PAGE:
While the shape of this city is a curse for transportation planners, it is a blessing for anyone who even just occasionally wants to get outside, because the city’s edges are close by and full of opportunity.

We don’t all take advantage of this though. There’s lots of good and bad reasons why people don’t, ranging from a lack of information, or ability, or inclination, or time. I can’t believe it took me nearly 20 years of living here before I discovered the Skyline Track. I just didn’t realise that I could open that gate and walk up that road I’d noticed on the hill across from our house. Now, one of my favourite weekend activities is an hour or so of walking or riding through open farmland followed by the simple joy of standing on the biggest hill around and saying “I can see my house from here”.

On the Skyline Track above Ngaio looking south towards Te Ahumairangi

But as well as hills to climb, there are trails to run, coasts to scramble, forests to breathe, valleys to stroll, and tracks to cycle (this latter being my favoured activity).

Which leads me to the Wellington City Council’s Open Space Plan, on which the Council is collecting submissions right now.

The Council say:

Walkers, runners and cyclists enjoy over 340 kilometres of walkways and tracks in Wellington City. To ensure these are well-managed and planned for the future we are doing a minor review of the Open Space Access Plan 2008. This plan guides the use and management of tracks and walkways in and between the city’s open space network.

The review proposes opportunities for electric bike (e-bike) use within the open spaces network, and an updated implementation plan for track planning and development.

The most alarming aspect of this review for me was the mention of e-bikes. However having now read the document it seems that e-bikes – these being low-powered pedal-assisted electric bikes of the sort you see increasing numbers of on the streets and soon, mountain bike variants – are unlikely to be allowed on dedicated uphill mountain bike tracks such as those at the Makara Peak Mountain Bike Park.

As someone who has occasionally volunteered over there I can imagine the wear and tear on tracks would be increased with e-bikes (power skids are generally frowned upon by track builders and maintainers). To balance that though, the tracks will be more accessible to more people if e-bikes are allowed, and that must surely count as a good thing. Most MTB track networks have alternate uphill routes – old forestry or farm roads – and these will enable e-bike users to get to the top, ready for a downhill cruise, without affecting the uphill singletrack routes.

The most exciting parts of the review for me refer to a couple of new tracks, which when complete should open up some amazing countryside and lead to some truly epic adventures.

The first is a proposed coastal track from the end of the Red Rocks track right around the south and western coast all the way to Makara Beach. It would be a bit far for me to walk or run (though plenty would) so I am hoping it would also be open to cyclists. This would be a pretty fantastic full day activity (pick your day carefully!).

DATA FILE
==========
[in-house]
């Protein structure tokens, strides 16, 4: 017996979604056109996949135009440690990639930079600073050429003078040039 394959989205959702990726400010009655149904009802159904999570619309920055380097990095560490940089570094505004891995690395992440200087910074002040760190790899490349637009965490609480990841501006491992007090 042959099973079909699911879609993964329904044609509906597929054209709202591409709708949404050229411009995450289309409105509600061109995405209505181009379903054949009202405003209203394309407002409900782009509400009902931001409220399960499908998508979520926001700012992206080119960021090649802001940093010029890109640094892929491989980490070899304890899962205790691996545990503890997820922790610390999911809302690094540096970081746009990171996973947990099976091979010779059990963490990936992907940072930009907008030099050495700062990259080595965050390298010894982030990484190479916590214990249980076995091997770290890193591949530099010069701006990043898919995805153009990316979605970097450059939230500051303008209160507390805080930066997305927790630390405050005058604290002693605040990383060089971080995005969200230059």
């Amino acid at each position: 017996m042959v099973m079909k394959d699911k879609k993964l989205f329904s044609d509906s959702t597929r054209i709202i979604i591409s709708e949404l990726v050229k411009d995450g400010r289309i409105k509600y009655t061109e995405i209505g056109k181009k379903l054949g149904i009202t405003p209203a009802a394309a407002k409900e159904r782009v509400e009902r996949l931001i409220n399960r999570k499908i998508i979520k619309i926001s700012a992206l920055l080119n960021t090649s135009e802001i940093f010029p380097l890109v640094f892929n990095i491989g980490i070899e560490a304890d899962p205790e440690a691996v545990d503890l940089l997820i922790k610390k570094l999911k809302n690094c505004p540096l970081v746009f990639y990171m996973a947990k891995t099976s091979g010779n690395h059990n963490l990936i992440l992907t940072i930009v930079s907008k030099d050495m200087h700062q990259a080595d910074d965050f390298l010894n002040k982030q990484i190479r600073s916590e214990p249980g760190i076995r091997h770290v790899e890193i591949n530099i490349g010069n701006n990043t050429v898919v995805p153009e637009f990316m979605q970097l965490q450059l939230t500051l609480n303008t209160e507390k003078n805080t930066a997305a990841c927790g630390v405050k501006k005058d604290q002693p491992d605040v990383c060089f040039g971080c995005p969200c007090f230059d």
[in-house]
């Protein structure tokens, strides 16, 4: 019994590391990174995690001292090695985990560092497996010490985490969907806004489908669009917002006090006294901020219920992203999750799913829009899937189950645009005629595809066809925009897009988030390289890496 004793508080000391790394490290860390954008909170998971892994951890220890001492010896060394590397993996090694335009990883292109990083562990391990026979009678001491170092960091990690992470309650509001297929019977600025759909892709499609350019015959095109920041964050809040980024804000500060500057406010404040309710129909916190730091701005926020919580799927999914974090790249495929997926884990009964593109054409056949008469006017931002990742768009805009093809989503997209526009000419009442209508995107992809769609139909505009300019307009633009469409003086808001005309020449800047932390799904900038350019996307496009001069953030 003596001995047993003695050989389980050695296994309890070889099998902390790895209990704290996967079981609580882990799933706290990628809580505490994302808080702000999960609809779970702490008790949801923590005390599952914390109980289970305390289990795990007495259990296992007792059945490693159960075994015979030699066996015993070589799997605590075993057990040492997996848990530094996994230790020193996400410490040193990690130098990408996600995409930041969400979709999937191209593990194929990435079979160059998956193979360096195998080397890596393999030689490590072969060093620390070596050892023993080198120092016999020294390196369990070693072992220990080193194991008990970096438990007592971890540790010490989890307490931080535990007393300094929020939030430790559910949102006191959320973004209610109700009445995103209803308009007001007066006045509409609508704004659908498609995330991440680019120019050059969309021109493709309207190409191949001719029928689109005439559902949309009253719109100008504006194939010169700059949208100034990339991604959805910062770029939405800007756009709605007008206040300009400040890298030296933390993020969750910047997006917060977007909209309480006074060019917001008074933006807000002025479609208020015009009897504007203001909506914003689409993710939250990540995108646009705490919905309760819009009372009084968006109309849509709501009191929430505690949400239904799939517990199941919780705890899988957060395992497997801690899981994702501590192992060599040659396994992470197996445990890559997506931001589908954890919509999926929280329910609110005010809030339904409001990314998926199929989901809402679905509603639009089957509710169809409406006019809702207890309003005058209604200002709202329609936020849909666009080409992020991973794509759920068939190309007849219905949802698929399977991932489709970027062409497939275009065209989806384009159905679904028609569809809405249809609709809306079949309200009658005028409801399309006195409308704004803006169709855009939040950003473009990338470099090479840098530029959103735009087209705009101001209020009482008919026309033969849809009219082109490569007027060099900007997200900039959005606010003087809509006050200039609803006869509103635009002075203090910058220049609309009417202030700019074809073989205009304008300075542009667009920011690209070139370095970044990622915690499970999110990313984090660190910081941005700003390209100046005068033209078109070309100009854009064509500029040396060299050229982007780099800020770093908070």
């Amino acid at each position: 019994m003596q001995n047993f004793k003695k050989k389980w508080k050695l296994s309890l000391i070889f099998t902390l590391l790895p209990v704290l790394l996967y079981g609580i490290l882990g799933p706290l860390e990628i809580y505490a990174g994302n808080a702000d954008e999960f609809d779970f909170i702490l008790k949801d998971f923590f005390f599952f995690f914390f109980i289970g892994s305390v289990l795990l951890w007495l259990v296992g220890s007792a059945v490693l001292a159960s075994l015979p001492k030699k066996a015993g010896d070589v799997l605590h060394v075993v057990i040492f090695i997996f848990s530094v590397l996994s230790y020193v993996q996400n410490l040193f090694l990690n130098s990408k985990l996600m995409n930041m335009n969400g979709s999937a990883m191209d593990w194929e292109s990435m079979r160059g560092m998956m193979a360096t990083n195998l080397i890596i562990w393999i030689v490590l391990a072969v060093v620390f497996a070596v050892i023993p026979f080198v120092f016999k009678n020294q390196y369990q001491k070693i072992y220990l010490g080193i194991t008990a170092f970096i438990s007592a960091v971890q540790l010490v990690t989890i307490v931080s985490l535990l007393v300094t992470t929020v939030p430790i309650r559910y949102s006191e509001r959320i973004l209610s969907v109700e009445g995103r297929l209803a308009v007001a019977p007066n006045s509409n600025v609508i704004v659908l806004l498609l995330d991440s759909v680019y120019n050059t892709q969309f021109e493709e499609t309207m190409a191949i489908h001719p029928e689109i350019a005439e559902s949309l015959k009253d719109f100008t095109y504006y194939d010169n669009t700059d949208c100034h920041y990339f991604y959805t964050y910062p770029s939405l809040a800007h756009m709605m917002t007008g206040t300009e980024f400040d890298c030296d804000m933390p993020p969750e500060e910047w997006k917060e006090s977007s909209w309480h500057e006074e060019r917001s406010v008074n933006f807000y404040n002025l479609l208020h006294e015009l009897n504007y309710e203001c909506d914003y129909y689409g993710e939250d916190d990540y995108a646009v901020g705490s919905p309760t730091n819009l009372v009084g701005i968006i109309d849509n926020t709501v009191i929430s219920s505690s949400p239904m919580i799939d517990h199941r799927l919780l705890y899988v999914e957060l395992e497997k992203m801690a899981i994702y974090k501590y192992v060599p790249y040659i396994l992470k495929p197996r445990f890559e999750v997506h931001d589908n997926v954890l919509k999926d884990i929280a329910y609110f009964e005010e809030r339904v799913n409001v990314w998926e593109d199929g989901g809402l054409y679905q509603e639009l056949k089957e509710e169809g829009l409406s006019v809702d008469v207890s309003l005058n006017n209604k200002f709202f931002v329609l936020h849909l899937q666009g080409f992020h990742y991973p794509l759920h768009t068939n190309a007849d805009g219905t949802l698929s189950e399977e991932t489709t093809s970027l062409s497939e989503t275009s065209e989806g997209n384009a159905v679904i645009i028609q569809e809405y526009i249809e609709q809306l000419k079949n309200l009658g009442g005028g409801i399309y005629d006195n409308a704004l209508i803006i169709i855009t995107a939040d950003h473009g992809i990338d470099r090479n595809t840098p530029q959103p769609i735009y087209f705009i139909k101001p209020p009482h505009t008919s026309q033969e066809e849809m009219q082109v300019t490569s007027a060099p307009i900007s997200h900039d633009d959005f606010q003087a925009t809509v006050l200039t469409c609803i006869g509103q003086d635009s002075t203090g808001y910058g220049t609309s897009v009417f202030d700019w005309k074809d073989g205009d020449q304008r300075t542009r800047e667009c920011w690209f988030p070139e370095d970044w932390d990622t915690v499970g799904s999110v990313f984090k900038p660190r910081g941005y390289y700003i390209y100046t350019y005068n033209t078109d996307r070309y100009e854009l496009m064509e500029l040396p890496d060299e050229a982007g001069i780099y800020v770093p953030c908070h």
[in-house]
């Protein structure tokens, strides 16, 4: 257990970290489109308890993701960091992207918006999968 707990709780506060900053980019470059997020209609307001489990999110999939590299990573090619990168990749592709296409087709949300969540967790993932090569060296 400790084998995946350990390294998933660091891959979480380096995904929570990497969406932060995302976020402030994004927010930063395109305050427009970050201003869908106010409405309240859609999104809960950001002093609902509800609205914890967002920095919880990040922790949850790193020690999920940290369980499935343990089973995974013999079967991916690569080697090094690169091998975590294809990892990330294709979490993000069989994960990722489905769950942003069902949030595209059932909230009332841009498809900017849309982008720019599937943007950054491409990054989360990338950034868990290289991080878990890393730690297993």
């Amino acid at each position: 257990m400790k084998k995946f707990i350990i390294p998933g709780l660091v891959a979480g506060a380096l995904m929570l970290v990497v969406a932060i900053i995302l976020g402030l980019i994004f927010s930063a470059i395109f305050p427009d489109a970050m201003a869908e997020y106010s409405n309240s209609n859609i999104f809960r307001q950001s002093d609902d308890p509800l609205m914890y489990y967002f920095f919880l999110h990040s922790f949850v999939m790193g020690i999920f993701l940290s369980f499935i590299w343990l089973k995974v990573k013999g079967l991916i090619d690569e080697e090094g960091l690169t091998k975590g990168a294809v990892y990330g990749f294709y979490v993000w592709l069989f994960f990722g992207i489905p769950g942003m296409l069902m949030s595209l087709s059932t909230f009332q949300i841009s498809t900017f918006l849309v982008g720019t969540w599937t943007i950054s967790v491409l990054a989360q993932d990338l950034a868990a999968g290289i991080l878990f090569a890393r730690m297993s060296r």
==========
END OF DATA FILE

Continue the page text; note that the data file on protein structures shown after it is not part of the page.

The second is a hilltop route, apparently following an old Māori trail, from the hills above Crofton Downs across the ridges to Makara. Again, I have hopes that this would be open to cyclists as well, as it would provide some great off-road connections to the Ōhariu Valley, Makara Beach and West Wind.

There are some other proposals as well, which will add to the existing network and make it more easy for people to access smaller parts of the longer tracks so that they can split the activity over several sessions easily.

But the council also want to know:

  • whether paper roads should be included into the open space network

Yes! Roads, even paper roads are public land after all, and the big ones here are in the farmland west and south of Karori. But this will need a pragmatic approach from us, the potential track users. Like as happens today in other areas on the edge of the city (e.g. Belmont Regional Park), there will be times the owners of the surrounding farmland will need to close the tracks to public access.

  • whether cyclists should be encouraged to use a bell

I think the issue here is likely cyclists not announcing themselves appropriately to walkers when on shared trails – and while a bell is a useful way to do this it’s not the only way. Bells can be pretty abrupt and I have severely startled some walkers from time to time using mine. I prefer to call out these days; making sure to slow right down when passing.

The council’s proposal to designate some tracks (just a few!) as mountain bike priority should also help set expectations for both cyclists and walkers here.

  • if accessibility within the open spaces is adequately addressed.

There’s definitely more to do here, from better signage and more maps and mapboards, to creating more sealed and graded tracks allowing people in wheelchairs and those of limited mobility – or even just limited time – to enjoy the amazing spaces we have. Some more integration with transport networks would be great as well, even if (for example) that’s just making sure potential track users know how to get to and from each end of that section of the Northern Walkway they’ve decided to tackle today.

But those are just my opinions, and there’s certainly a lot more to think about in the council’s documentation than I’ve written about here. You might have your own opinions… and if so, you should make a submission!

And if you haven’t had a good look at Wellington’s track network then get a map or download the app and grab the next fine calm weekend day. No-one should have to wait 20 years before they discover what’s out there on their doorstep.

Submissions close 5pm 13 July, here.